Fort St. Angelo is a bastioned fort in Birgu, Malta, located at the centre of the Grand Harbour. It was originally built in the medieval period as a castle called the Castrum Maris (English: Castle by the Sea). It was rebuilt by the Order of Saint John as a bastioned fort called Fort Saint Angelo between the 1530s and the 1560s, and it is best known for its role as the Order’s headquarters during the Great Siege of Malta of 1565. A major reconstruction to designs of Carlos de Grunenbergh took place in the 1690s, giving the fort its current appearance.
The fort was garrisoned by the British from 1800 to 1979, at times being classified as a stone frigate known as HMS Egmont or later HMS St Angelo. The fort suffered considerable damage during World War II, but it was later restored. In 1998, the upper part of the fort was handed to the Sovereign Military Order of Malta. Fort St. Angelo has been on Malta’s tentative list of UNESCO World Heritage Sites since 1998, as part of the Knights’ Fortifications around the Harbours of Malta.
The date of its original construction is unknown. However, the prehistoric and classical remains on site, are indicative of a fortified place and a habitable zone. Large ashlar blocks and an Egyptian pink granite column at the top part of the fort still exists inside the chapel. The site was probably later developed by the Arabs c. 870 AD, but nothing is concrete. Al-Himyarī mentions that the Arabs dismantled a hisn (fortress), but there is no actual reference if this ‘fortress’ was in Birgu.
We got to see the St. Angelo Point, the entrance gateway of the port right in front of St. Angelo Fort
In fact, in 1220 Hohenstaufen Emperor Frederick II started to appoint his own Castellani for Malta who needed a place to live and secure the interests of the crown. The remains of a tower that may date back to the 12th century can be traced among the more recent works. The first mention of **Castrum Maris** (“Castle by the sea”) is to be found in documents from the 1240s when Paulinus of Malta was the lord of the island and later when Giliberto Abate made a census of the islands.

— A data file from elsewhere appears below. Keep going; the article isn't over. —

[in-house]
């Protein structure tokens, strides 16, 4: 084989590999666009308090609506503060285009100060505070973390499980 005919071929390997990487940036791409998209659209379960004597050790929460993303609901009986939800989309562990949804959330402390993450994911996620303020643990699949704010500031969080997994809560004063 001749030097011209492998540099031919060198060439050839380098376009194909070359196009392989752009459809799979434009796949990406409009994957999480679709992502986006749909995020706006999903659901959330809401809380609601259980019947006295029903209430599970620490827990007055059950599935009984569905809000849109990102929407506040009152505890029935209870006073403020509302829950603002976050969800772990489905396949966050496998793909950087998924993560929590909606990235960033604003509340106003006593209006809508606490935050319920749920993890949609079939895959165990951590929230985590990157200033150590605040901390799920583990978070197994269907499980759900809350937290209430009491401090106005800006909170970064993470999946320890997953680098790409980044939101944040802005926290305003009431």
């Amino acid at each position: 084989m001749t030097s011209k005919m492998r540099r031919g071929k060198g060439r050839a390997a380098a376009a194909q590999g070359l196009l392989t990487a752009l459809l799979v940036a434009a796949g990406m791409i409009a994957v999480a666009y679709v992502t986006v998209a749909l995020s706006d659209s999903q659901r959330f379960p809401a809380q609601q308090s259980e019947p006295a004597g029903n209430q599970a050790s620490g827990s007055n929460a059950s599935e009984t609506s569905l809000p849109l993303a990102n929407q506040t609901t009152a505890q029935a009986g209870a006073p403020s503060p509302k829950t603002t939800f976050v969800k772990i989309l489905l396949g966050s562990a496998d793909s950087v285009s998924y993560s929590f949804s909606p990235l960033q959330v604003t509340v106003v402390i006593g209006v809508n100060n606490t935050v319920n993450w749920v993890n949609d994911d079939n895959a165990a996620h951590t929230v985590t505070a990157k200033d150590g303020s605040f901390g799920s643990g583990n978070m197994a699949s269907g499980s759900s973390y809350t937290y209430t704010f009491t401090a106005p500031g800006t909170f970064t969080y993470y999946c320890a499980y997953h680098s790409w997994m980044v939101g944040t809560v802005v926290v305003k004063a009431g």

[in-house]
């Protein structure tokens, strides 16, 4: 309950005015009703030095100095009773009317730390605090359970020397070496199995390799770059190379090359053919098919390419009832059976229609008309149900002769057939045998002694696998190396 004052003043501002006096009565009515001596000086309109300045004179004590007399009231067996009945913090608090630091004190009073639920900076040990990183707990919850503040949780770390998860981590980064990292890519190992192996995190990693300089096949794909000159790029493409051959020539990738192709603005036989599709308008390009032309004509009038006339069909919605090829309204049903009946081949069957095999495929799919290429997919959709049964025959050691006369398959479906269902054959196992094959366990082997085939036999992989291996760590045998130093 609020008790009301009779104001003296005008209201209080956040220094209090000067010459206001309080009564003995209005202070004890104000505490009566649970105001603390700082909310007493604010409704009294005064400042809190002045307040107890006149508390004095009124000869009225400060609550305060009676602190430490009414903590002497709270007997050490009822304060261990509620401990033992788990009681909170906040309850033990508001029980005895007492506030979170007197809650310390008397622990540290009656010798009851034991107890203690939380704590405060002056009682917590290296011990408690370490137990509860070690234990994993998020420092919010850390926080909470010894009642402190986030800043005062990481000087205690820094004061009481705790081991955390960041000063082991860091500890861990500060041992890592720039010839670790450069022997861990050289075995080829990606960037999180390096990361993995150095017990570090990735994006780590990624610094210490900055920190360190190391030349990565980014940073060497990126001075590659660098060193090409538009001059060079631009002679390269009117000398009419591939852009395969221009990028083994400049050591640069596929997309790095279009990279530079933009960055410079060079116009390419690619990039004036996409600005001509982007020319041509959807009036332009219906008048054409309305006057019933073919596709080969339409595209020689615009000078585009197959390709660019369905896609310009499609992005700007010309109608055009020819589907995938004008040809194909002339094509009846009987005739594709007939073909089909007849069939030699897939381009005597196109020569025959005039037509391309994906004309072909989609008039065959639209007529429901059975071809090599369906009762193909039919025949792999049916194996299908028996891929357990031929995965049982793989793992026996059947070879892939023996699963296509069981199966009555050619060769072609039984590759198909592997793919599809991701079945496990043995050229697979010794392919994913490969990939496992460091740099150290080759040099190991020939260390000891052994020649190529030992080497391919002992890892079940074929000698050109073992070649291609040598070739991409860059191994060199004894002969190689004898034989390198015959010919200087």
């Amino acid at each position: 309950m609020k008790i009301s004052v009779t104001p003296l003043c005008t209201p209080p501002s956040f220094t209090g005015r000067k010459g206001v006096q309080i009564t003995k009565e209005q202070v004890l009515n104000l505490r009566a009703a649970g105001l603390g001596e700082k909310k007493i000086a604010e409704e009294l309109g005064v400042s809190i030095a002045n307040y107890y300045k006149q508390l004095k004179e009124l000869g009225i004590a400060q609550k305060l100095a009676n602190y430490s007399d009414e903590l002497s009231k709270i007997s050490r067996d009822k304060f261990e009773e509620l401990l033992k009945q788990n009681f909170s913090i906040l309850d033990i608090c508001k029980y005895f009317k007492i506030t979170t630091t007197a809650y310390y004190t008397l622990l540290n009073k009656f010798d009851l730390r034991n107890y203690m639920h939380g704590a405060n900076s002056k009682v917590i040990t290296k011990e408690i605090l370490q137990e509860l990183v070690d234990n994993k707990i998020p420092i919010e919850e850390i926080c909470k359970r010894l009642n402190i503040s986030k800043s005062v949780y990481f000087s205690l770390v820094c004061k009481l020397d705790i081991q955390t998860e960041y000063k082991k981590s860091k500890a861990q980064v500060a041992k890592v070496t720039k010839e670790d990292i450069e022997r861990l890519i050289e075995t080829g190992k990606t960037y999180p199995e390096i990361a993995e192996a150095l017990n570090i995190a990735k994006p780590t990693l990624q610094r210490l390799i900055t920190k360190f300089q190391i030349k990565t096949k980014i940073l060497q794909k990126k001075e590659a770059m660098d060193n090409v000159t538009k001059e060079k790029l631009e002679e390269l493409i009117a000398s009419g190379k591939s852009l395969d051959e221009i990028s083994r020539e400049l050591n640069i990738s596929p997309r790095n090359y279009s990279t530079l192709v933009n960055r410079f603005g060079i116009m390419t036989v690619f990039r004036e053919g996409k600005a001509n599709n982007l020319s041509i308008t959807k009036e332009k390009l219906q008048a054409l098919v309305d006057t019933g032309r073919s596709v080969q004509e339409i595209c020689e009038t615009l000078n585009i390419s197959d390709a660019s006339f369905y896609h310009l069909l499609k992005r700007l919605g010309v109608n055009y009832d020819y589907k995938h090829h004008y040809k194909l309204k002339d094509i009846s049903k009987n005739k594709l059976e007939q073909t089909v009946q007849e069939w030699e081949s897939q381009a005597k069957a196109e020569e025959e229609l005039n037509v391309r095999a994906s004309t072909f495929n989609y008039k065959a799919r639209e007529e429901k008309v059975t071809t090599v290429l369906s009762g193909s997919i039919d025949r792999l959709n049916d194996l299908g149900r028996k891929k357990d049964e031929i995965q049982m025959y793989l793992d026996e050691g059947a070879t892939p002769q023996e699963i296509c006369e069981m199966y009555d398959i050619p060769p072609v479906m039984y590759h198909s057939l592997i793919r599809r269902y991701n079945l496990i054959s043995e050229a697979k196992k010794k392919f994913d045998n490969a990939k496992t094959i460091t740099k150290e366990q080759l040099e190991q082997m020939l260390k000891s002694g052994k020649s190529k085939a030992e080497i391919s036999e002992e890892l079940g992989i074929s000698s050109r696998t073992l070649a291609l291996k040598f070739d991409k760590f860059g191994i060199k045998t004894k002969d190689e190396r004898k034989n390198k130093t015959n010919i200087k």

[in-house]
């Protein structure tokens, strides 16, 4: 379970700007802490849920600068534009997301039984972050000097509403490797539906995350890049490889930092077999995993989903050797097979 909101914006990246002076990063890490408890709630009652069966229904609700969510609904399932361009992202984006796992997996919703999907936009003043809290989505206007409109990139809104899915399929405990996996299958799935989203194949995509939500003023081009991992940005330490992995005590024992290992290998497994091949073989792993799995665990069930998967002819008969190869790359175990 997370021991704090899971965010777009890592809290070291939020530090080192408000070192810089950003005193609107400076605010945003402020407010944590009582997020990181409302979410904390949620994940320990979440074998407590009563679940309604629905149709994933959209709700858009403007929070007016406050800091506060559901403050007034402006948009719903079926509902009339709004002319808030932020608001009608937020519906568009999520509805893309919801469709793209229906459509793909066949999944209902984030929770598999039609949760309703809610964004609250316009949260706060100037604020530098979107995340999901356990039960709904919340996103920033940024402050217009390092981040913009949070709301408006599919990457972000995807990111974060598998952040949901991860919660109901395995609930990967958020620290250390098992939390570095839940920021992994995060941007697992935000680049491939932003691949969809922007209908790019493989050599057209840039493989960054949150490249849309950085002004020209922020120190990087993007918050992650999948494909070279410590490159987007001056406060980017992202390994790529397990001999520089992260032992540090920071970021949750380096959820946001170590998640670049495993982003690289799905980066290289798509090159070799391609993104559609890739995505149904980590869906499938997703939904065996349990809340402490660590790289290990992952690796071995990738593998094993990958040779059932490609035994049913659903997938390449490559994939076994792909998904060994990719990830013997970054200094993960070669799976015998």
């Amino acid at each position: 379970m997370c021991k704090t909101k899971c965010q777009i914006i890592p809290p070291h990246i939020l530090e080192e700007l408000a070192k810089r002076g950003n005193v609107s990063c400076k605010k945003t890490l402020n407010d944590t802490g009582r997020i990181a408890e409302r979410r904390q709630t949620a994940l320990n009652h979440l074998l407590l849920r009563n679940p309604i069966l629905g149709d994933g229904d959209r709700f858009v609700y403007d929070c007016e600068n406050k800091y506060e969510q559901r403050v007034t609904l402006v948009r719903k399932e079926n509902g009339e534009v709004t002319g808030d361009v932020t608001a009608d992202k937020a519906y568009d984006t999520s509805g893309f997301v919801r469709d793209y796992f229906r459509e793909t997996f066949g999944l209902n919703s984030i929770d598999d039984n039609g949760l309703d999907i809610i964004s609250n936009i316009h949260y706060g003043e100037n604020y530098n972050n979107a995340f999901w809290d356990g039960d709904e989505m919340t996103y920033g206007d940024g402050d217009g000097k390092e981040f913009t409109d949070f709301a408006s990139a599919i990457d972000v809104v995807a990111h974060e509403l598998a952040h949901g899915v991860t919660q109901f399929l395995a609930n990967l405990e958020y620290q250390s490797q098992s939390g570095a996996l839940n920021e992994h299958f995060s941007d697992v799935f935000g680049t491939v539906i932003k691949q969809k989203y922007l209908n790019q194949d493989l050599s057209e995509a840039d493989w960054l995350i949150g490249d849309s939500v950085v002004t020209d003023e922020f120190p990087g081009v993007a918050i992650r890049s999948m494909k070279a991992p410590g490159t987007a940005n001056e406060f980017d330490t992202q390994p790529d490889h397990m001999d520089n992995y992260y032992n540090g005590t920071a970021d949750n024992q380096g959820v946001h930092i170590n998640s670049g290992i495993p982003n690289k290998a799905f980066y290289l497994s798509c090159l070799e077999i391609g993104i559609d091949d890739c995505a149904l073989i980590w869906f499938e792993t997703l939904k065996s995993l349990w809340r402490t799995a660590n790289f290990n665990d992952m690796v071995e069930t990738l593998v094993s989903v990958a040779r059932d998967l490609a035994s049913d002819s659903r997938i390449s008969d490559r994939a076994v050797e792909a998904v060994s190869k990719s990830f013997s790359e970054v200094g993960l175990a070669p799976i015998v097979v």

By 1445 a Mariam confraternity, one of the eldest in Maltese history, had its convent located at the site. A middle-ages window was discovered during renovations. It is documented that this had been walled up soon after the arrival of the knights.
When the Order of Saint John arrived in Malta in 1530, they chose to settle in Birgu, when it was observed the site of Fort St Angelo was partially abandoned and in ruins. After renovation it became the seat of the Grand Master, which included the refurbishing of the Castellan’s House and the Chapel of St Anne. The Knights made this their primary fortification and substantially reinforced and remodelled it, including the cutting of the dry ditch to make it a moat and the D’Homedes Bastion built by 1536.
On 5 March 2012, it was confirmed that the European Regional Development Fund allocated €13.4 million for the restoration, conservation and re-use of the site, allowing for the Fort to be opened as a major visitor attraction highlighting its history and roles through the ages as well as to cater for educational programs, cultural events and live historical experiences. The restoration was managed by Heritage Malta and completed in September 2015.